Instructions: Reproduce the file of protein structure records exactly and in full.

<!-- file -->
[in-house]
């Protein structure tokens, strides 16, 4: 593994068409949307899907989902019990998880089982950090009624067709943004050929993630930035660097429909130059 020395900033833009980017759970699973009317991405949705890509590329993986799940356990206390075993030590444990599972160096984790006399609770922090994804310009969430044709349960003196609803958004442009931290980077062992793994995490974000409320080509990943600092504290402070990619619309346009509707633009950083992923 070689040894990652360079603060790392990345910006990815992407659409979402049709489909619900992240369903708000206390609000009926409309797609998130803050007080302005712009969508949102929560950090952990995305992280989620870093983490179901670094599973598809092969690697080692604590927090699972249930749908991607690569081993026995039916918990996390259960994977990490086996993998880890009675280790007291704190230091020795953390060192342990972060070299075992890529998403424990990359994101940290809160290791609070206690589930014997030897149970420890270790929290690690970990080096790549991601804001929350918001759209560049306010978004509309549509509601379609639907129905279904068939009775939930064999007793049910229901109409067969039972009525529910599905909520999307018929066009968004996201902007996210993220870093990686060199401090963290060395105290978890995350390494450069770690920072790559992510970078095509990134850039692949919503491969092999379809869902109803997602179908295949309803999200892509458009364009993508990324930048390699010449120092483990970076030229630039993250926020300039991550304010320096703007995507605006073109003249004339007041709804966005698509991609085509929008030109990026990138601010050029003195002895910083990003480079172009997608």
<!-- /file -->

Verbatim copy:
[in-house]
């Protein structure tokens, strides 16, 4: 593994068409949307899907989902019990998880089982950090009624067709943004050929993630930035660097429909130059 020395900033833009980017759970699973009317991405949705890509590329993986799940356990206390075993030590444990599972160096984790006399609770922090994804310009969430044709349960003196609803958004442009931290980077062992793994995490974000409320080509990943600092504290402070990619619309346009509707633009950083992923 070689040894990652360079603060790392990345910006990815992407659409979402049709489909619900992240369903708000206390609000009926409309797609998130803050007080302005712009969508949102929560950090952990995305992280989620870093983490179901670094599973598809092969690697080692604590927090699972249930749908991607690569081993026995039916918990996390259960994977990490086996993998880890009675280790007291704190230091020795953390060192342990972060070299075992890529998403424990990359994101940290809160290791609070206690589930014997030897149970420890270790929290690690970990080096790549991601804001929350918001759209560049306010978004509309549509509601379609639907129905279904068939009775939930064999007793049910229901109409067969039972009525529910599905909520999307018929066009968004996201902007996210993220870093990686060199401090963290060395105290978890995350390494450069770690920072790559992510970078095509990134850039692949919503491969092999379809869902109803997602179908295949309803999200892509458009364009993508990324930048390699010449120092483990970076030229630039993250926020300039991550304010320096703007995507605006073109003249004339007041709804966005698509991609085509929008030109990026990138601010050029003195002895910083990003480079172009997608």